As Human Resource Executive concluded, “HR departments can protect their employees and their companies by becoming familiar with Long COVID, treating employees complaining of these symptoms with empathy, and developing clear policies and procedures to address employees who complain of residual symptoms after recovering from COVID-19.”

Engaging and Informing Your Workforce

If you’re an employer or HR professional, whether addressing Long COVID or other issues related to absence management, employee engagement is vital and, per Spring Consulting Group, one of the top advantages of an effective program.

The best information in the world can’t help you if your intended audience is oblivious or unreceptive, and a disengaged workforce can be very expensive. According to the 2017 Engagement Institute study “DNA of Engagement: How Organizations Can Foster Employee Ownership of Engagement,” disengaged employees cost organizations between $450 billion and $550 billion per year.

Engaged employees share their employer’s commitment to meeting organizational goals. According to a 2020 report on global employee experience trends by the business analytics firm Qualtrics, engaged employees show behaviors such as:

  • Intent to stay within the organization

  • Effort above and beyond their defined roles

  • Willingness to recommend the company to peers or colleagues.

Employee engagement is the result of doing company communications right.

As Alera Group Executive V.P.-Employee Benefits Sally Prather recently wrote in an article for HRO Today:

“Effective communication is targeted, timely, and integrated with the organization’s benefits enrollment program. It’s important to set metrics to gauge the success of the communication’s campaign.

“Assessing health and wellness benefits is an essential task to ensure long-term viability and sustainability, as well as an engaged, satisfied workforce. Given the uncertain impact of COVID-19 on health and wellness benefits, it’s important for businesses to take stock and fully assess their programs.”

For employees who have requested medical leave, communication should begin with initial notification letters and claim forms, followed by a letter of approval or denial, or a request for additional medical information. Each communication should be available to the employee in multiple forms, including mail, email, self-service portal and direct text.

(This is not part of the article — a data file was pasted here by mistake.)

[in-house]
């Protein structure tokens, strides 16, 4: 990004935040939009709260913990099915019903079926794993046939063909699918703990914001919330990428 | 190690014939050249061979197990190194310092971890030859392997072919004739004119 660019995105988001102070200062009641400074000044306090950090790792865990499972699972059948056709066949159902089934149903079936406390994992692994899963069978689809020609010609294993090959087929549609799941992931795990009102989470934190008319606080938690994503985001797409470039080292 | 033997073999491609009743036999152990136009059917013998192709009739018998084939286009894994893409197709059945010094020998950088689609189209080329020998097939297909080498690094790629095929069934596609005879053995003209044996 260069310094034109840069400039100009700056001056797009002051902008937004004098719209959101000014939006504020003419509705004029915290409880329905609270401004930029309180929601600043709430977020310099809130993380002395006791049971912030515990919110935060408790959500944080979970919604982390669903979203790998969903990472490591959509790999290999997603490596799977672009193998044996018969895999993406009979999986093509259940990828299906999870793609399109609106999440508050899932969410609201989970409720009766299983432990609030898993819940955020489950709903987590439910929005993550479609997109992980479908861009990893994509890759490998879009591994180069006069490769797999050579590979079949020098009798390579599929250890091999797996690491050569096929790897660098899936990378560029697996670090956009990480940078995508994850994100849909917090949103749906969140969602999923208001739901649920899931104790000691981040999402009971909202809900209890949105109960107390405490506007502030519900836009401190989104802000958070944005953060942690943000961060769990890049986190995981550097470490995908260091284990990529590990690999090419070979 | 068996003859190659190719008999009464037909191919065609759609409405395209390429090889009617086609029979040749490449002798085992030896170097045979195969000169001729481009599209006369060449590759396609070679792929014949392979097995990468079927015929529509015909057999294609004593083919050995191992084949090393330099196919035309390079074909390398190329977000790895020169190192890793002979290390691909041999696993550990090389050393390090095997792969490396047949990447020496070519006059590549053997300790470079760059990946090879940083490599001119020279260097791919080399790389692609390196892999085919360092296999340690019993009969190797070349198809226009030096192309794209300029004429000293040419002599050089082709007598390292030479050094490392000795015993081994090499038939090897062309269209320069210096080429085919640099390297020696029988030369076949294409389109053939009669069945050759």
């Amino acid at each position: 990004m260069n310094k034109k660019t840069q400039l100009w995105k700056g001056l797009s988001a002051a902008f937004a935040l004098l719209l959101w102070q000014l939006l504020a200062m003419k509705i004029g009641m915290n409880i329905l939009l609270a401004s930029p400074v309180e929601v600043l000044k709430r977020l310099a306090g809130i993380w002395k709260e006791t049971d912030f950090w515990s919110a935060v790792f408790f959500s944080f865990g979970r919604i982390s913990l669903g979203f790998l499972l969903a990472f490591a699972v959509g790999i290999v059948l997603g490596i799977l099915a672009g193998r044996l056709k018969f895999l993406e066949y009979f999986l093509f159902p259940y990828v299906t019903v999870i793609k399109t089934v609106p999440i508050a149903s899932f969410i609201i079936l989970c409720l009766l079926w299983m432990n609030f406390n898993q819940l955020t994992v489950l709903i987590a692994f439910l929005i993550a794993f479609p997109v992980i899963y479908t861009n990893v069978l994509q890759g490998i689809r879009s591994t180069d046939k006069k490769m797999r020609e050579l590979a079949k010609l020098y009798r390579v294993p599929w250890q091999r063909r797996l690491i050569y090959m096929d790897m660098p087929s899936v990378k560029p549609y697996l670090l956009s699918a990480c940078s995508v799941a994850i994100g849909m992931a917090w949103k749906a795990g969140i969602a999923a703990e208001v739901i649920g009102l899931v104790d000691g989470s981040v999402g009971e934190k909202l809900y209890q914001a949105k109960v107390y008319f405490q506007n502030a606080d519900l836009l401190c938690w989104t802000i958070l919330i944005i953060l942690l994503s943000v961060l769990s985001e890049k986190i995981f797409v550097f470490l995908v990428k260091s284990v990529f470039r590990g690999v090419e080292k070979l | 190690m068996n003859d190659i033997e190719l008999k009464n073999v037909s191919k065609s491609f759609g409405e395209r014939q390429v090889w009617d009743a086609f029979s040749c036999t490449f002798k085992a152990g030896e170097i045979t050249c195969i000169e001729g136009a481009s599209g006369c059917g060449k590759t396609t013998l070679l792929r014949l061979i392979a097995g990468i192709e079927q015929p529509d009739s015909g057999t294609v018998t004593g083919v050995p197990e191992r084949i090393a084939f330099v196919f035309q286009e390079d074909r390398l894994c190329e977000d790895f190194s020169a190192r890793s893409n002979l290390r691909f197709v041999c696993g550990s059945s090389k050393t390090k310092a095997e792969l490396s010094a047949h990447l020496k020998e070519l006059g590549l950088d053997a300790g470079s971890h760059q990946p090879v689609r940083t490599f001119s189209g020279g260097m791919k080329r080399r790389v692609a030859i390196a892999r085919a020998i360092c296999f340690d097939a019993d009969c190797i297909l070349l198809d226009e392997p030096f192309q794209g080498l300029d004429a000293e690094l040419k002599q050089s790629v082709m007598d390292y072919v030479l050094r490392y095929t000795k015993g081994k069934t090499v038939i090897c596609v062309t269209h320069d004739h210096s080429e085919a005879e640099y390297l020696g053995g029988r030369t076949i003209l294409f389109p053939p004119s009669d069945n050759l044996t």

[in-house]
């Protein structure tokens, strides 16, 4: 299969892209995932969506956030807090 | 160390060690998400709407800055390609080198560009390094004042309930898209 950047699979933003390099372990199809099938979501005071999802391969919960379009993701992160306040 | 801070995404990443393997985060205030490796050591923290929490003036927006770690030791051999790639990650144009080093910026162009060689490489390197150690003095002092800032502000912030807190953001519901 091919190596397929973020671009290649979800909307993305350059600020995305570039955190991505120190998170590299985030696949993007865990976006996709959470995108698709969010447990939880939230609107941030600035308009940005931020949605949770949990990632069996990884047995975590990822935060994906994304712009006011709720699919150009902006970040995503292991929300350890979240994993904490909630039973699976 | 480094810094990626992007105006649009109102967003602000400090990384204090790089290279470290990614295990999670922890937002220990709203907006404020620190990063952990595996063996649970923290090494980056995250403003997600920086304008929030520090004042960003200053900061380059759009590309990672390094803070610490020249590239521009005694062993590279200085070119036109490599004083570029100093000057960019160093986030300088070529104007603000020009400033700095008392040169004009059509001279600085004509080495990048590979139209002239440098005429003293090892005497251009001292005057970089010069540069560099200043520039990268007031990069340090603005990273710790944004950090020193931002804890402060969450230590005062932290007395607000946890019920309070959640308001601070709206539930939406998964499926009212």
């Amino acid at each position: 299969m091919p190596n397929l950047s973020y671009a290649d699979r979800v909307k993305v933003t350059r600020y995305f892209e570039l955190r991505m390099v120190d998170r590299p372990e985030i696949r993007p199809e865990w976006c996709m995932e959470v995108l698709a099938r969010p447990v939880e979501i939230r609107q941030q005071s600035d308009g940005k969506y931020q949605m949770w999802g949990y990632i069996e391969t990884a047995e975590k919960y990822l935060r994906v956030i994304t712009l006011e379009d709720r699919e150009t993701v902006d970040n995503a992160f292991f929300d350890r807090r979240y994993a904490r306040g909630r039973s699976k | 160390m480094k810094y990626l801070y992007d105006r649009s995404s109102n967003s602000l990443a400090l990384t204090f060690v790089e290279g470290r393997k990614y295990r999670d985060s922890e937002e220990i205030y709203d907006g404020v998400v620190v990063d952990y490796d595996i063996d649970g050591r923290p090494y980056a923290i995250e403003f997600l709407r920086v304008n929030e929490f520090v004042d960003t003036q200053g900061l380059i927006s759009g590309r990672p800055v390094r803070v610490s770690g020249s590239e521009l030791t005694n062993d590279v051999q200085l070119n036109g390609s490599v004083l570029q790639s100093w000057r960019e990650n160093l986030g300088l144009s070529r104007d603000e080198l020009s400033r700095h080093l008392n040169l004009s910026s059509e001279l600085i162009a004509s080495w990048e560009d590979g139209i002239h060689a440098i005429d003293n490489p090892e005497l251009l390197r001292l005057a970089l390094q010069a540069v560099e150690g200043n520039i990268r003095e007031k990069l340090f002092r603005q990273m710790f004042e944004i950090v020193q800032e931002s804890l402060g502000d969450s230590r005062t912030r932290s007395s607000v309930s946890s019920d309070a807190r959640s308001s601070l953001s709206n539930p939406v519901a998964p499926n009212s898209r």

Language in employee communications should be simple and straightforward, personal in tone but in a manner that makes clear the purpose and eligibility requirements of the requested leave. Details should be provided both separately and in summary, and should include information about job protection.

Employees should come away with a firm understanding of each step in the process — before, during and after leave – along with confidence that the organization is looking out for their best interests.

Useful Additions to Your HR Toolkit

During next week’s webinar, we’ll present examples of best practices in employee communications through all phases employee absence and a step-by-step checklist of the communications process, providing you with information and tools to engage your workforce, improve efficiencies and enhance your organization’s reputation as a great place to work.

To register, click on the link below.


About the Authors

Jennifer Bundy-Cobb

Employee Benefits Services Director

Wilson Albers, An Alera Group

Jennifer Bundy-Cobb has worked in the field of employee benefits, including human resources and retirement services, for more than 30 years. A charter member of the Alaska chapter of the National Association of Health Underwriters, she is actively involved in grassroots healthcare reform and was a founding board member for Alaskans for Sustainable Healthcare Costs. She also is a member of Alera Group’s Employee Benefits Advisory Council and serves on several national workgroups. Jennifer holds multiple professional designations, including Certified Employee Benefit Specialist (CEBS®).

Contact information:

Karen English, ACI, AU, ARM, CPCU

Senior Vice President

Spring Consulting Group, An Alera Group Company

Karen English has more than 20 years of experience in the property and casualty and health & welfare arenas, with an emphasis on product development, risk financing, process improvement and project implementation. In addition to strategic direction and quantitative and qualitative analysis, she provides implementation expertise for workers’ compensation and disability insurance, and particularly absence management, health and productivity programs. Karen is committed to researching how disability, absence management and health management programs can be integrated into her clients’ benefit programs, and she uses that research to develop employee-focused solutions that provide a cost savings for the employer. 

Contact information: